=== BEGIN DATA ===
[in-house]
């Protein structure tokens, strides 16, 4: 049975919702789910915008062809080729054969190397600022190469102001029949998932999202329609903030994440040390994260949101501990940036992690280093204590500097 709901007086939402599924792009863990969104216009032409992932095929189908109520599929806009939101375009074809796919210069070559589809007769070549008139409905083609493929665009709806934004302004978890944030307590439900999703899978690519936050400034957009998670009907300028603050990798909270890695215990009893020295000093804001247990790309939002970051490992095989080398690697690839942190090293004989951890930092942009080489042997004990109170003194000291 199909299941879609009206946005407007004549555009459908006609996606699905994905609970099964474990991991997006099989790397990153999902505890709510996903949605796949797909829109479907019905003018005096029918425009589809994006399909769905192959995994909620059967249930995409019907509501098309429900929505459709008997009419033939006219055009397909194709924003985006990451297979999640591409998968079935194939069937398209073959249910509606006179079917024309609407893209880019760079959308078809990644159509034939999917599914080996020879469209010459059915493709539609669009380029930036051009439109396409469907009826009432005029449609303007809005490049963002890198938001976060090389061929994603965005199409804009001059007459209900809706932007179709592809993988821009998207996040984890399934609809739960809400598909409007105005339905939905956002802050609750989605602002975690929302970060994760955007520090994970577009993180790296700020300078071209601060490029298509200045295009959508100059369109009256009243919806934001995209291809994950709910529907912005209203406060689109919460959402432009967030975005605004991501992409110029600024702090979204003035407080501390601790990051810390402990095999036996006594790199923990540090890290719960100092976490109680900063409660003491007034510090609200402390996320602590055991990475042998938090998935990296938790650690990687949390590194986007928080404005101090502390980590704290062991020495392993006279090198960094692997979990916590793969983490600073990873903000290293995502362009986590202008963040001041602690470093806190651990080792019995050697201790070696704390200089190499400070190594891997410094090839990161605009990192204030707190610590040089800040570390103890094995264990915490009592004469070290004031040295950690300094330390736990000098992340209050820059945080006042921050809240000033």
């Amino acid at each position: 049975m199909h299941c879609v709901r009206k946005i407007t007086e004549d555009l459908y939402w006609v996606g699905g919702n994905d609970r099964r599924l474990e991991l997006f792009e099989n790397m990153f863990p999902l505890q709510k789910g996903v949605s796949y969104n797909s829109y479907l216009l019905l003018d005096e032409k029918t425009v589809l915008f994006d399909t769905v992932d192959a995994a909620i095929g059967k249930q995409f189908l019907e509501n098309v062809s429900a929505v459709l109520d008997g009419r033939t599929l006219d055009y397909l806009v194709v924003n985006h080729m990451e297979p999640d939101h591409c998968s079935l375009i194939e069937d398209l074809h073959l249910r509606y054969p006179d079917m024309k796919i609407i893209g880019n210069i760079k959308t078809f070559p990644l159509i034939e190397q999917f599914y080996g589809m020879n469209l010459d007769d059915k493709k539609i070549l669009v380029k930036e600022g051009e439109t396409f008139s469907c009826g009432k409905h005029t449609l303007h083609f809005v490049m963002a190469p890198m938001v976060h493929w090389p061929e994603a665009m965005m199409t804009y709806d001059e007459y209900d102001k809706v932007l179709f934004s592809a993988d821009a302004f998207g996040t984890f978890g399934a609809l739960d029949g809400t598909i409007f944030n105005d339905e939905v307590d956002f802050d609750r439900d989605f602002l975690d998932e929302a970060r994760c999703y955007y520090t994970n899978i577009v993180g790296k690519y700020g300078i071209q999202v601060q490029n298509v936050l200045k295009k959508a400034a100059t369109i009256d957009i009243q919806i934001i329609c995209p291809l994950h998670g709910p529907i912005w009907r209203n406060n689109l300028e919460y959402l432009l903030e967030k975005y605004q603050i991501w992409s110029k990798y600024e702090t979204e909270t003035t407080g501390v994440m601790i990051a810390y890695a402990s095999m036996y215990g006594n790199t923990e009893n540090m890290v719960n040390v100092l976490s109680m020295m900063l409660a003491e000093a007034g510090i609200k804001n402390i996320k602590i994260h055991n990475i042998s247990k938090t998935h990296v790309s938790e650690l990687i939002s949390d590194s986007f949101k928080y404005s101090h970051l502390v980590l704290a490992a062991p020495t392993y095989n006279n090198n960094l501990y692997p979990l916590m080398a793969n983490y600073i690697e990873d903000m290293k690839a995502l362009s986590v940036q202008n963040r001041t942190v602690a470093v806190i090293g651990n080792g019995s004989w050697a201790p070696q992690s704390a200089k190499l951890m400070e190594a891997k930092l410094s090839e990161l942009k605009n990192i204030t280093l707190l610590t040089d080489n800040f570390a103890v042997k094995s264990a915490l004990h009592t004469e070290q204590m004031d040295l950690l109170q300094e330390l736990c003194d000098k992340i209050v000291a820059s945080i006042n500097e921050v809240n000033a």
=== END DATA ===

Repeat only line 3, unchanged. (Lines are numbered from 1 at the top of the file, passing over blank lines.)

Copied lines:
């Amino acid at each position: 049975m199909h299941c879609v709901r009206k946005i407007t007086e004549d555009l459908y939402w006609v996606g699905g919702n994905d609970r099964r599924l474990e991991l997006f792009e099989n790397m990153f863990p999902l505890q709510k789910g996903v949605s796949y969104n797909s829109y479907l216009l019905l003018d005096e032409k029918t425009v589809l915008f994006d399909t769905v992932d192959a995994a909620i095929g059967k249930q995409f189908l019907e509501n098309v062809s429900a929505v459709l109520d008997g009419r033939t599929l006219d055009y397909l806009v194709v924003n985006h080729m990451e297979p999640d939101h591409c998968s079935l375009i194939e069937d398209l074809h073959l249910r509606y054969p006179d079917m024309k796919i609407i893209g880019n210069i760079k959308t078809f070559p990644l159509i034939e190397q999917f599914y080996g589809m020879n469209l010459d007769d059915k493709k539609i070549l669009v380029k930036e600022g051009e439109t396409f008139s469907c009826g009432k409905h005029t449609l303007h083609f809005v490049m963002a190469p890198m938001v976060h493929w090389p061929e994603a665009m965005m199409t804009y709806d001059e007459y209900d102001k809706v932007l179709f934004s592809a993988d821009a302004f998207g996040t984890f978890g399934a609809l739960d029949g809400t598909i409007f944030n105005d339905e939905v307590d956002f802050d609750r439900d989605f602002l975690d998932e929302a970060r994760c999703y955007y520090t994970n899978i577009v993180g790296k690519y700020g300078i071209q999202v601060q490029n298509v936050l200045k295009k959508a400034a100059t369109i009256d957009i009243q919806i934001i329609c995209p291809l994950h998670g709910p529907i912005w009907r209203n406060n689109l300028e919460y959402l432009l903030e967030k975005y605004q603050i991501w992409s110029k990798y600024e702090t979204e909270t003035t407080g501390v994440m601790i990051a810390y890695a402990s095999m036996y215990g006594n790199t923990e009893n540090m890290v719960n040390v100092l976490s109680m020295m900063l409660a003491e000093a007034g510090i609200k804001n402390i996320k602590i994260h055991n990475i042998s247990k938090t998935h990296v790309s938790e650690l990687i939002s949390d590194s986007f949101k928080y404005s101090h970051l502390v980590l704290a490992a062991p020495t392993y095989n006279n090198n960094l501990y692997p979990l916590m080398a793969n983490y600073i690697e990873d903000m290293k690839a995502l362009s986590v940036q202008n963040r001041t942190v602690a470093v806190i090293g651990n080792g019995s004989w050697a201790p070696q992690s704390a200089k190499l951890m400070e190594a891997k930092l410094s090839e990161l942009k605009n990192i204030t280093l707190l610590t040089d080489n800040f570390a103890v042997k094995s264990a915490l004990h009592t004469e070290q204590m004031d040295l950690l109170q300094e330390l736990c003194d000098k992340i209050v000291a820059s945080i006042n500097e921050v809240n000033a």